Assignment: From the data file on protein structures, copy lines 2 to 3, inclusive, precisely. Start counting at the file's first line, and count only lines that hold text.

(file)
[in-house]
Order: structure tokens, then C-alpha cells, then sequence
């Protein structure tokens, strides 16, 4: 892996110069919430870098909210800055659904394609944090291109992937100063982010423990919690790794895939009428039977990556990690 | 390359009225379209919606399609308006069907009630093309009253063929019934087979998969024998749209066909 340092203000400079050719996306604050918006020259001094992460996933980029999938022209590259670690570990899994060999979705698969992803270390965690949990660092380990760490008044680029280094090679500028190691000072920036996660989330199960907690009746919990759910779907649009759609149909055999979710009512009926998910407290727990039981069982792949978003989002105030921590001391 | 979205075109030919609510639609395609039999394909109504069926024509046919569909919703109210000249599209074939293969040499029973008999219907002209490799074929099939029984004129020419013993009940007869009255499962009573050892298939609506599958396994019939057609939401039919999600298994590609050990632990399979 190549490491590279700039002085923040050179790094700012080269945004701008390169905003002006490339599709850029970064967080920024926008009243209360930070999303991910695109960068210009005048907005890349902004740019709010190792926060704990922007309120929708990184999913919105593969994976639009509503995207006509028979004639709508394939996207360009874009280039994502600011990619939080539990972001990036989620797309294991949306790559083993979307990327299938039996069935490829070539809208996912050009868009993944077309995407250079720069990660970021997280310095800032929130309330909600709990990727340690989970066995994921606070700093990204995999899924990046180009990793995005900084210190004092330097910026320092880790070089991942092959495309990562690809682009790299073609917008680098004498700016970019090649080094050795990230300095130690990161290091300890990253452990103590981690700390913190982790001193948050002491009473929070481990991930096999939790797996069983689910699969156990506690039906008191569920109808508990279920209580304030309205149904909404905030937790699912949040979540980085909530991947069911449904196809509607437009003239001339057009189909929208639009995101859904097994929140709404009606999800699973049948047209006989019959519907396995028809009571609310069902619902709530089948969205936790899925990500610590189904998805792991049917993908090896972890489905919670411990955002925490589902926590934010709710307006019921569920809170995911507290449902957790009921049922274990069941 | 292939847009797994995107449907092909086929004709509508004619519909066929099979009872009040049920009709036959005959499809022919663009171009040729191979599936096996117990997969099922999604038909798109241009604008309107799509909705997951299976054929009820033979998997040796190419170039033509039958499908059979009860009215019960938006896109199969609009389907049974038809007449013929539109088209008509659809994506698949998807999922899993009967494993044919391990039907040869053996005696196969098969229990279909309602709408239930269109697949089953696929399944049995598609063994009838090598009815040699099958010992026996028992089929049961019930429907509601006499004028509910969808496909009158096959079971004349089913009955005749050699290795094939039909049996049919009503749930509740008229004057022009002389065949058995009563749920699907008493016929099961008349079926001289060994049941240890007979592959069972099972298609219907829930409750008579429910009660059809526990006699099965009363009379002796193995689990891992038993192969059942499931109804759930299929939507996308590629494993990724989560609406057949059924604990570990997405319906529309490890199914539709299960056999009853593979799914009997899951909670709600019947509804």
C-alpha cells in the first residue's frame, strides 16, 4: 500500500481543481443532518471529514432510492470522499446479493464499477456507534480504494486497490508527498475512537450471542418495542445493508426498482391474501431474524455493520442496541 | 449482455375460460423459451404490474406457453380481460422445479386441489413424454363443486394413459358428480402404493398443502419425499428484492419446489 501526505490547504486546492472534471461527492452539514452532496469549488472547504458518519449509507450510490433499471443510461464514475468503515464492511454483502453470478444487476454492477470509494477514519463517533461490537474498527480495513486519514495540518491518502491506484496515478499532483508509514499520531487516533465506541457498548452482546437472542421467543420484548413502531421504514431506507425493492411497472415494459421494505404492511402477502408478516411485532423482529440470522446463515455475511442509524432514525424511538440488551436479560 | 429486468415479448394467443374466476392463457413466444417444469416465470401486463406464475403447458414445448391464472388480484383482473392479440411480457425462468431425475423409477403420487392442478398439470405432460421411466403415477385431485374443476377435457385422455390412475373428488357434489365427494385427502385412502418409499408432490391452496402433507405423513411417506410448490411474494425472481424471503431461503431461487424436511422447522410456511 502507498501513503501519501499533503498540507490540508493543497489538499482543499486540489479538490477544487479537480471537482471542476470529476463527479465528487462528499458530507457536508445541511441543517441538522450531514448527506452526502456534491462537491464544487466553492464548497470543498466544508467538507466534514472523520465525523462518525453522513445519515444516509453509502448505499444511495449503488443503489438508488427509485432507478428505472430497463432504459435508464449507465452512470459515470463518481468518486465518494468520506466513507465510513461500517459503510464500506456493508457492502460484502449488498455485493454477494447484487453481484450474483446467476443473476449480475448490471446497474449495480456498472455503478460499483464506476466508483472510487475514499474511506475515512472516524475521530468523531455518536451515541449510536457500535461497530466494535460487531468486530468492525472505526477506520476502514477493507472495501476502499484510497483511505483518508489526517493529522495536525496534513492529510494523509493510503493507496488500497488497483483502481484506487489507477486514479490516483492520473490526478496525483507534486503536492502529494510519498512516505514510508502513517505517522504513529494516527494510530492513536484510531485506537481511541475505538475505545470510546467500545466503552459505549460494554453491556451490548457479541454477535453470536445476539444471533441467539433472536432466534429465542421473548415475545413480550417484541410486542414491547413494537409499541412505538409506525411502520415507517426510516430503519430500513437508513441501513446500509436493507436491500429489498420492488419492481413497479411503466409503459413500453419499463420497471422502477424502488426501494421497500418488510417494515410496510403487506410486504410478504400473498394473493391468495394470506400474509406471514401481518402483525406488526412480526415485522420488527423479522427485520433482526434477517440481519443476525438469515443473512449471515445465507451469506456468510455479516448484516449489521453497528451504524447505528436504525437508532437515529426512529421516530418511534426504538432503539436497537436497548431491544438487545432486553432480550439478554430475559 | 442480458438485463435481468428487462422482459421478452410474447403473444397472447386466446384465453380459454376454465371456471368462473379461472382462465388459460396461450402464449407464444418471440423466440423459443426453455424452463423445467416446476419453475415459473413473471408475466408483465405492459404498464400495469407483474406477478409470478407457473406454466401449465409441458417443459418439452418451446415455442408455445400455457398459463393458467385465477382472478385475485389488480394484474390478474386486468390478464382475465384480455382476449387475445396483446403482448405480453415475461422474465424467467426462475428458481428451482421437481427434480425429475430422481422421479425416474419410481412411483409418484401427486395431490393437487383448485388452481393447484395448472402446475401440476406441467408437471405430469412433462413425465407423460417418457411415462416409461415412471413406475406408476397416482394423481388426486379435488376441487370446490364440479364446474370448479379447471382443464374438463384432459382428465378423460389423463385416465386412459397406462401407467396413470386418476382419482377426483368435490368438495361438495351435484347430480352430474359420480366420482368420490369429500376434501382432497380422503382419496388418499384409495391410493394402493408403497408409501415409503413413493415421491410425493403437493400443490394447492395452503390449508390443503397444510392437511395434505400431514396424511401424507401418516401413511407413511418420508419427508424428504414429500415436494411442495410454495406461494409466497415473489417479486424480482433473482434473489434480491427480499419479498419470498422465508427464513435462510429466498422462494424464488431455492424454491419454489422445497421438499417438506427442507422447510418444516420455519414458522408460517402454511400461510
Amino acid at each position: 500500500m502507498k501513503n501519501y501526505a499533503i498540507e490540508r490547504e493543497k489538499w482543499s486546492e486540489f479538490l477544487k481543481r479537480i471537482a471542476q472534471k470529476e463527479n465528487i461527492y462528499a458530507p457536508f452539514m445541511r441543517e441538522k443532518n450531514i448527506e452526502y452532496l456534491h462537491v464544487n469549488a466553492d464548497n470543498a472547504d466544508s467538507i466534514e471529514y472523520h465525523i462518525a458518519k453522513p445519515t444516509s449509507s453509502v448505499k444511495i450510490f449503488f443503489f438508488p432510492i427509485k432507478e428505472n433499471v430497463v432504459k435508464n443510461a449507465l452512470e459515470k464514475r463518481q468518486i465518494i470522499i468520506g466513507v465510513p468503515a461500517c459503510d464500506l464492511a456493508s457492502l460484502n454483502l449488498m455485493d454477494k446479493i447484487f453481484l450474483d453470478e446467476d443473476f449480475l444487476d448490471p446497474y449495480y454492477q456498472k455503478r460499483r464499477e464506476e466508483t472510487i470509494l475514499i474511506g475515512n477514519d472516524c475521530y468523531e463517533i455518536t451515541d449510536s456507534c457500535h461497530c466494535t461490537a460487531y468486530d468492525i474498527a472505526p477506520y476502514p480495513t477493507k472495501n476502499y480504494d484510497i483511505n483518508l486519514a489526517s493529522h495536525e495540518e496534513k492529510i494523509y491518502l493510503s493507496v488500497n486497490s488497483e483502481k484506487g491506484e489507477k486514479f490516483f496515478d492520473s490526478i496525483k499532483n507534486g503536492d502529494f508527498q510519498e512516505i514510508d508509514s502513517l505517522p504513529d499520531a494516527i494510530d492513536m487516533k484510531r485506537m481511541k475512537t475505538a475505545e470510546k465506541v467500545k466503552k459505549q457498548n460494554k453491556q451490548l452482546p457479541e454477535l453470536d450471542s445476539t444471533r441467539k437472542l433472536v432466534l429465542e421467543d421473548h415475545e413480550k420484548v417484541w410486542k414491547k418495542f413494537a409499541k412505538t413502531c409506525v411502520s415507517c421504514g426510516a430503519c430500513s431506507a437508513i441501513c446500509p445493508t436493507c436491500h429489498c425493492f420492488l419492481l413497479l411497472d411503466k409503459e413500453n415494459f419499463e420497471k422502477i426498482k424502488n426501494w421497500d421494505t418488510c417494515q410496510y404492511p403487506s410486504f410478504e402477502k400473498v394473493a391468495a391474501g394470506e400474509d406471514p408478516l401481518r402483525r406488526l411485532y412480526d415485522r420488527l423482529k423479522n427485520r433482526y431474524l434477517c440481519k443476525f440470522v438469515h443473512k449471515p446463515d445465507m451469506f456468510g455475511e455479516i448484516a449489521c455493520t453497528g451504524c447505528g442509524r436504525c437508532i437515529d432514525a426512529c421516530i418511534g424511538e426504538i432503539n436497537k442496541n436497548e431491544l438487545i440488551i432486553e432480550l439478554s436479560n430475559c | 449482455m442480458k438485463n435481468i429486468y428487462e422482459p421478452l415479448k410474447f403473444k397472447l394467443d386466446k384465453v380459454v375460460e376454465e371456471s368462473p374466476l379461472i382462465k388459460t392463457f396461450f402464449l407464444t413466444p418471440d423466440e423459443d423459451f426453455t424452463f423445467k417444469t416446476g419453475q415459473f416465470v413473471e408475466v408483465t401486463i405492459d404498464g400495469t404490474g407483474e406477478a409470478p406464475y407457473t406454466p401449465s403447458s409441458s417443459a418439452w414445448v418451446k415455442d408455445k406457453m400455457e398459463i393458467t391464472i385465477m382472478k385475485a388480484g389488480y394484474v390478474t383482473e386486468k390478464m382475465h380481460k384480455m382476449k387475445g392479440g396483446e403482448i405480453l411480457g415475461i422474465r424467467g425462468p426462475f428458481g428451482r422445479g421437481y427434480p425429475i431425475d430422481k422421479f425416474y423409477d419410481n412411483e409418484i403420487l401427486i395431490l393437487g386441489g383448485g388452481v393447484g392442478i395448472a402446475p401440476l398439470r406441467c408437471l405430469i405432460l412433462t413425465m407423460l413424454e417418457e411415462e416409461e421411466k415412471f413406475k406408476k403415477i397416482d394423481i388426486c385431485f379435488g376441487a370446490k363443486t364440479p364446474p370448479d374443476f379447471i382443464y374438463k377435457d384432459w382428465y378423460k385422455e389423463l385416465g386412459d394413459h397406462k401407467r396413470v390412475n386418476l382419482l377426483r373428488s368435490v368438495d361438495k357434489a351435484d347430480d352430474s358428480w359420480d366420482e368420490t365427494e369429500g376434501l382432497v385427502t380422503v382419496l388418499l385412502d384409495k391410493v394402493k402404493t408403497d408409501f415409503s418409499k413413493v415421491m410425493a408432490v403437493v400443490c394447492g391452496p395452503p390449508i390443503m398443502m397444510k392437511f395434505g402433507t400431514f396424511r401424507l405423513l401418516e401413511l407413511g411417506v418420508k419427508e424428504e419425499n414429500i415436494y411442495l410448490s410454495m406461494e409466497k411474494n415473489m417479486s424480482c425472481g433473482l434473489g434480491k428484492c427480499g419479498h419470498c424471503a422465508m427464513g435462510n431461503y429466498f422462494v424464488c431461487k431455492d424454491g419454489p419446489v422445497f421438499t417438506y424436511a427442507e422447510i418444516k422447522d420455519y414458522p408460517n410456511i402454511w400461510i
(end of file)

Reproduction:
Order: structure tokens, then C-alpha cells, then sequence
């Protein structure tokens, strides 16, 4: 892996110069919430870098909210800055659904394609944090291109992937100063982010423990919690790794895939009428039977990556990690 | 390359009225379209919606399609308006069907009630093309009253063929019934087979998969024998749209066909 340092203000400079050719996306604050918006020259001094992460996933980029999938022209590259670690570990899994060999979705698969992803270390965690949990660092380990760490008044680029280094090679500028190691000072920036996660989330199960907690009746919990759910779907649009759609149909055999979710009512009926998910407290727990039981069982792949978003989002105030921590001391 | 979205075109030919609510639609395609039999394909109504069926024509046919569909919703109210000249599209074939293969040499029973008999219907002209490799074929099939029984004129020419013993009940007869009255499962009573050892298939609506599958396994019939057609939401039919999600298994590609050990632990399979 190549490491590279700039002085923040050179790094700012080269945004701008390169905003002006490339599709850029970064967080920024926008009243209360930070999303991910695109960068210009005048907005890349902004740019709010190792926060704990922007309120929708990184999913919105593969994976639009509503995207006509028979004639709508394939996207360009874009280039994502600011990619939080539990972001990036989620797309294991949306790559083993979307990327299938039996069935490829070539809208996912050009868009993944077309995407250079720069990660970021997280310095800032929130309330909600709990990727340690989970066995994921606070700093990204995999899924990046180009990793995005900084210190004092330097910026320092880790070089991942092959495309990562690809682009790299073609917008680098004498700016970019090649080094050795990230300095130690990161290091300890990253452990103590981690700390913190982790001193948050002491009473929070481990991930096999939790797996069983689910699969156990506690039906008191569920109808508990279920209580304030309205149904909404905030937790699912949040979540980085909530991947069911449904196809509607437009003239001339057009189909929208639009995101859904097994929140709404009606999800699973049948047209006989019959519907396995028809009571609310069902619902709530089948969205936790899925990500610590189904998805792991049917993908090896972890489905919670411990955002925490589902926590934010709710307006019921569920809170995911507290449902957790009921049922274990069941 | 292939847009797994995107449907092909086929004709509508004619519909066929099979009872009040049920009709036959005959499809022919663009171009040729191979599936096996117990997969099922999604038909798109241009604008309107799509909705997951299976054929009820033979998997040796190419170039033509039958499908059979009860009215019960938006896109199969609009389907049974038809007449013929539109088209008509659809994506698949998807999922899993009967494993044919391990039907040869053996005696196969098969229990279909309602709408239930269109697949089953696929399944049995598609063994009838090598009815040699099958010992026996028992089929049961019930429907509601006499004028509910969808496909009158096959079971004349089913009955005749050699290795094939039909049996049919009503749930509740008229004057022009002389065949058995009563749920699907008493016929099961008349079926001289060994049941240890007979592959069972099972298609219907829930409750008579429910009660059809526990006699099965009363009379002796193995689990891992038993192969059942499931109804759930299929939507996308590629494993990724989560609406057949059924604990570990997405319906529309490890199914539709299960056999009853593979799914009997899951909670709600019947509804």